The 1983 amendments included a schedule of gradual increases in the normal retirement age to age 67, beginning with workers born in 1938 and ending with workers born in 1960 and later...

For example, increasing the normal retirement age gradually to age 70 by 2030 would eliminate about two-thirds of the system's long-term deficit...

IF these 'adjustments' were already reflected in current benefits, there would be NO deficit or problem to consider. *
As I said less than a year of the 5-7yr increase in life expectancy is reflected in those current SS recipients.
This will slowly increase to 2yrs, but not 5 or more w/o a change... I'll happily spend my 'windfall', but at some point someone is going to need to make the system actuarily sound. IT wasn't done in '83 or to date. NOT with Republican Executive - Democratic Congress OR Democratic Executive - Democratic Congress OR Democratic Executive - Republican Congress OR Republican Executive - Republican Congress... That's all the possible combinations with a couple mixed control of Congress thrown in along the way. We haven't seen a political combination yet leading to an actuarily sound system... Soooo, the debate goes on and the blame game continues...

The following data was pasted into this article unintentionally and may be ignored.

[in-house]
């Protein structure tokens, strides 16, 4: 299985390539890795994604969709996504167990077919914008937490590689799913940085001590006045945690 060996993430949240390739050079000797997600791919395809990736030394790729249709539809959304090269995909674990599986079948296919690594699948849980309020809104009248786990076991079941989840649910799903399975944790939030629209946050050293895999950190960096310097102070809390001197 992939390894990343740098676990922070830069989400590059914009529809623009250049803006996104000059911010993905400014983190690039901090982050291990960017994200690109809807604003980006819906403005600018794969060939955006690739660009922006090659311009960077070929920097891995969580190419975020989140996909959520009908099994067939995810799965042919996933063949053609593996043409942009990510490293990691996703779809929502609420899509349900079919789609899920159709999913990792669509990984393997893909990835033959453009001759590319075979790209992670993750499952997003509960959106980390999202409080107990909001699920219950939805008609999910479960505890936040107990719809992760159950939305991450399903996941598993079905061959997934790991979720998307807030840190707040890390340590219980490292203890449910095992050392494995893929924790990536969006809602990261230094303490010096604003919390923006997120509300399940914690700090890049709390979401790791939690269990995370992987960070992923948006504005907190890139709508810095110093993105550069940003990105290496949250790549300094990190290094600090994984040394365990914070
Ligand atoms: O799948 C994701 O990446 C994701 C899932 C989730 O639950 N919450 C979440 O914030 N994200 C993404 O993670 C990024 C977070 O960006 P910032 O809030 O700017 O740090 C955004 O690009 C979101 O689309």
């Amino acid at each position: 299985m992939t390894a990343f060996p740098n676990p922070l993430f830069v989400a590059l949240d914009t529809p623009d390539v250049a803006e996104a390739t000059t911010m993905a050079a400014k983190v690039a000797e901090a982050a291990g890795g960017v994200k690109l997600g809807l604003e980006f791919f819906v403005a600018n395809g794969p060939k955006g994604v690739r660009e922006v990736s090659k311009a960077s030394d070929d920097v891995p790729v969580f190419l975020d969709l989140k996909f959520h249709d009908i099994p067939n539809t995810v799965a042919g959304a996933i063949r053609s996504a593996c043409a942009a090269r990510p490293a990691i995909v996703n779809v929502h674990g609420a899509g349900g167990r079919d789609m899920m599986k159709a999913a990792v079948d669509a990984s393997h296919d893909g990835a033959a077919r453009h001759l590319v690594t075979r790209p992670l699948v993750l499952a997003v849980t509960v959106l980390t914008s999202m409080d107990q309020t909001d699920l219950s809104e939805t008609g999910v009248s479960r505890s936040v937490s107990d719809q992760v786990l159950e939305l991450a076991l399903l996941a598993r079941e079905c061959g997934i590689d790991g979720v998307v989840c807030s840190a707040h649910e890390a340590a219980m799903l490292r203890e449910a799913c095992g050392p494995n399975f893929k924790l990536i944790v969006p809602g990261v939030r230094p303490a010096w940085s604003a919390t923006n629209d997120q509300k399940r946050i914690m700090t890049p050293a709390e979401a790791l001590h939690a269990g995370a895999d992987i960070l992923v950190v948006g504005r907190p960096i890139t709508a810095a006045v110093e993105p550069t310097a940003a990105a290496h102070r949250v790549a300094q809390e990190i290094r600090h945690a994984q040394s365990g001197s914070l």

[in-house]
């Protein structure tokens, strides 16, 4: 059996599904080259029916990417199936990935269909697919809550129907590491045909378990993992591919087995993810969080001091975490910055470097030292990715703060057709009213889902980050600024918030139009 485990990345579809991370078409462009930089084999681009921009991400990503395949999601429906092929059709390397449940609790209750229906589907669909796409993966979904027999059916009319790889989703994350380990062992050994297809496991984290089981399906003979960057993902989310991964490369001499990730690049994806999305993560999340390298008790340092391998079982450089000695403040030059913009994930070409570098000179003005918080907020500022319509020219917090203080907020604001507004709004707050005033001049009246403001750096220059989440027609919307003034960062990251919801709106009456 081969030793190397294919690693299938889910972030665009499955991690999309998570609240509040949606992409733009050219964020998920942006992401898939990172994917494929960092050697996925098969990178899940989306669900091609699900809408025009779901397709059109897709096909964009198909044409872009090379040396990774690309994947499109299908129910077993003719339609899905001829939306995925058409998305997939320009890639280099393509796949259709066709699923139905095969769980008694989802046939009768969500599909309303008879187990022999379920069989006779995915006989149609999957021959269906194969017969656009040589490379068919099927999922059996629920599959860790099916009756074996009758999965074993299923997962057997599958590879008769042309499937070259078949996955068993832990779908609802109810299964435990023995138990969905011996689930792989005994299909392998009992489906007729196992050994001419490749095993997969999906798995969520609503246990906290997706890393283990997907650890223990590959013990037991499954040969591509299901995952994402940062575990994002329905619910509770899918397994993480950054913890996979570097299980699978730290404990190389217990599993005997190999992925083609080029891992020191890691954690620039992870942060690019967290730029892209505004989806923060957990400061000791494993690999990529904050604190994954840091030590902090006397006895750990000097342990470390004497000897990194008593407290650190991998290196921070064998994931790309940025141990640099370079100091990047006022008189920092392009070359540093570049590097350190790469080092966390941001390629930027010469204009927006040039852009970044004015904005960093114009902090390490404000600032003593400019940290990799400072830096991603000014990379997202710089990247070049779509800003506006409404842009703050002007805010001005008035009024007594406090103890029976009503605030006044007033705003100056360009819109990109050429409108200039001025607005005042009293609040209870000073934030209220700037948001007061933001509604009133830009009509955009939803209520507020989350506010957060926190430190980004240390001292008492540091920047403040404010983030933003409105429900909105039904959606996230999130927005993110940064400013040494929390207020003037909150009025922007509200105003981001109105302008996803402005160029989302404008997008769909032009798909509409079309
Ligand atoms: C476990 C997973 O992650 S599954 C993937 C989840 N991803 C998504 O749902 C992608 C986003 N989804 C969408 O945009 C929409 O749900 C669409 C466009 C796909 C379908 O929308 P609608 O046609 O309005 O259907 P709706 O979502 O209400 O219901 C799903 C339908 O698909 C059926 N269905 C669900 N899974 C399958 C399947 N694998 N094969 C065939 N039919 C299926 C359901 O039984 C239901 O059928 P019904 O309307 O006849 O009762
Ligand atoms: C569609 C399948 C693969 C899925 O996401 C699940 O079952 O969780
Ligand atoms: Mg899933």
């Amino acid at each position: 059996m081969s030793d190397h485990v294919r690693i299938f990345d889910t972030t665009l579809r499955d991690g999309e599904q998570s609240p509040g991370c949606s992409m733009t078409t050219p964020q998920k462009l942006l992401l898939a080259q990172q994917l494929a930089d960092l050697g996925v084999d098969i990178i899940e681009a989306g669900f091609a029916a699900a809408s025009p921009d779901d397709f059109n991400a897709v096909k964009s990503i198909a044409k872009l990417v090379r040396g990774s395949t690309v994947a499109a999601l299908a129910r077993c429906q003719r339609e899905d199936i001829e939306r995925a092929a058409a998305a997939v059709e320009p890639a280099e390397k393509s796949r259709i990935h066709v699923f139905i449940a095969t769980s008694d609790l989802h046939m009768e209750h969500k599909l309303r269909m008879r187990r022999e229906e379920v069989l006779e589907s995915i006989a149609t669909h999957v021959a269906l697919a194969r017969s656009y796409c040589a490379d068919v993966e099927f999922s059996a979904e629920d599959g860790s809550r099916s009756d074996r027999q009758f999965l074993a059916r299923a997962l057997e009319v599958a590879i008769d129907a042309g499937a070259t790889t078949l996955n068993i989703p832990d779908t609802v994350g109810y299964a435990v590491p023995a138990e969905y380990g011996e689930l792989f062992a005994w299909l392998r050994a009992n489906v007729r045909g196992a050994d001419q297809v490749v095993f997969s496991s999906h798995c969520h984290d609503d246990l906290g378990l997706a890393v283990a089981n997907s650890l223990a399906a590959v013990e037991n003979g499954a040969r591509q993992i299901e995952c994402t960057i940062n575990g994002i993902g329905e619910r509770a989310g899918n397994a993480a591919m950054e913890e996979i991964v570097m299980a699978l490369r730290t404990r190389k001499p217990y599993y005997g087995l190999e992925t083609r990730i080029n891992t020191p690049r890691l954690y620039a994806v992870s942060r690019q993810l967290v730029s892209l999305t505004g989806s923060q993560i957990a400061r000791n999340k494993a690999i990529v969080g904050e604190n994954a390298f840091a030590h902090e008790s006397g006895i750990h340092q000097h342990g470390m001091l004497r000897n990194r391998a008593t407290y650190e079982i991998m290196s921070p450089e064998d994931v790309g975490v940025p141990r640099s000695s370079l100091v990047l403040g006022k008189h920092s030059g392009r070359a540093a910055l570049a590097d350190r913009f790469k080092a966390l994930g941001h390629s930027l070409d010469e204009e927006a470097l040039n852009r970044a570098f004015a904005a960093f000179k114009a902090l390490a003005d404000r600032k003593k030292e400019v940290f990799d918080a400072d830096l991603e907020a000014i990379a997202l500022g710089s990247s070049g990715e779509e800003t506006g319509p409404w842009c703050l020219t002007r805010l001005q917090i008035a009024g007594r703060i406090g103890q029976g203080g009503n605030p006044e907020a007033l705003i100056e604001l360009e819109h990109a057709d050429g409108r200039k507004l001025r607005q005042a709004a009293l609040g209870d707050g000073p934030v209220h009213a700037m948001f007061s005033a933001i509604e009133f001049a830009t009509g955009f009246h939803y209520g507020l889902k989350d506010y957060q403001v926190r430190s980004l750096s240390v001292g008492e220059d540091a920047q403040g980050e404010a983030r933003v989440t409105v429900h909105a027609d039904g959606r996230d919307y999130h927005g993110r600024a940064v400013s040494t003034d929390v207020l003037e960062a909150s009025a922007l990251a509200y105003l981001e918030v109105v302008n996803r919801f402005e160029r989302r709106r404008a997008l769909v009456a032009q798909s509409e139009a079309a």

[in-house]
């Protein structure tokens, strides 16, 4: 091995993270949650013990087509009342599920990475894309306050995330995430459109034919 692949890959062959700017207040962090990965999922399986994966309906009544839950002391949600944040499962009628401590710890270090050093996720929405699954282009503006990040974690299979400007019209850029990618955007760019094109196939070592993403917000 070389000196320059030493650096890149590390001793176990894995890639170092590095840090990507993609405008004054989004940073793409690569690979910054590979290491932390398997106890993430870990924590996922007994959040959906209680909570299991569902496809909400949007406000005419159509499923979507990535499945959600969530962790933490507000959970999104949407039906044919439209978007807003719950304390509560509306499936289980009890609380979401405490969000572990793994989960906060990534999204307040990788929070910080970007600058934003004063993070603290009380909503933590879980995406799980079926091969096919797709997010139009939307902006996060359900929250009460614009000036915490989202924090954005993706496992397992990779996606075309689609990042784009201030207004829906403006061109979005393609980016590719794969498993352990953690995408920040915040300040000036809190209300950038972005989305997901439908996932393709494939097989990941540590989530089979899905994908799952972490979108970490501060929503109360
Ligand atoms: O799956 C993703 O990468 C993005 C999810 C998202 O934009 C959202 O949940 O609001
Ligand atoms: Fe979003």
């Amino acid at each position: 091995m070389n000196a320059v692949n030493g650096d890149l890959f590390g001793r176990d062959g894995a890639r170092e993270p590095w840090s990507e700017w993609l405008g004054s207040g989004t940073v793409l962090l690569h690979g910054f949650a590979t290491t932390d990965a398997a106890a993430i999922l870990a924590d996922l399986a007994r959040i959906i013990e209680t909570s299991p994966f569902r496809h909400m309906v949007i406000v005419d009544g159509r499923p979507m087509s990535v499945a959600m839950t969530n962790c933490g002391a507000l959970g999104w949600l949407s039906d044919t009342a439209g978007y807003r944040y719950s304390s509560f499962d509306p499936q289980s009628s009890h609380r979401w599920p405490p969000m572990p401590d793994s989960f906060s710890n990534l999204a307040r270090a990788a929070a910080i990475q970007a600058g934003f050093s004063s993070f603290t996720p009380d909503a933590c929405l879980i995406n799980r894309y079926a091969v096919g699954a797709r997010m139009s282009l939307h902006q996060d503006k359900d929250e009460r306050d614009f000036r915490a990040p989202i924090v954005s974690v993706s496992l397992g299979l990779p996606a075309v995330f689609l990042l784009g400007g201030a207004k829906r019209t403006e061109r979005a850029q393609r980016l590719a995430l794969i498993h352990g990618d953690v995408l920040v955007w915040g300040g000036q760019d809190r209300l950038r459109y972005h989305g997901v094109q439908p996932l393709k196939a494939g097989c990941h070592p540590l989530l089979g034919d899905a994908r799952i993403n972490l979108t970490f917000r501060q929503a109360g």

I think the guys with the Military Pensions that have the 'answer' for Social Security solvency might want to help a bit with the 'problem'. Since the money all comes out of the same pot and the Military never even had to contribute real dollars just their time. And even I contributed 6 years in the Military and will receive no pension at all. *

Since Life expectancy has been growing for Social Security, it has also been growing for Military Pensions. Maybe they should be adjusted exactly the way they are proposing for Social Security. When Military Pensions were set, they never intended life expectancies to rise as high as they are today.

I won't try to 'Fix' your entirely tax payer funded Military Pension, if you won't try to 'Fix' my Social Security.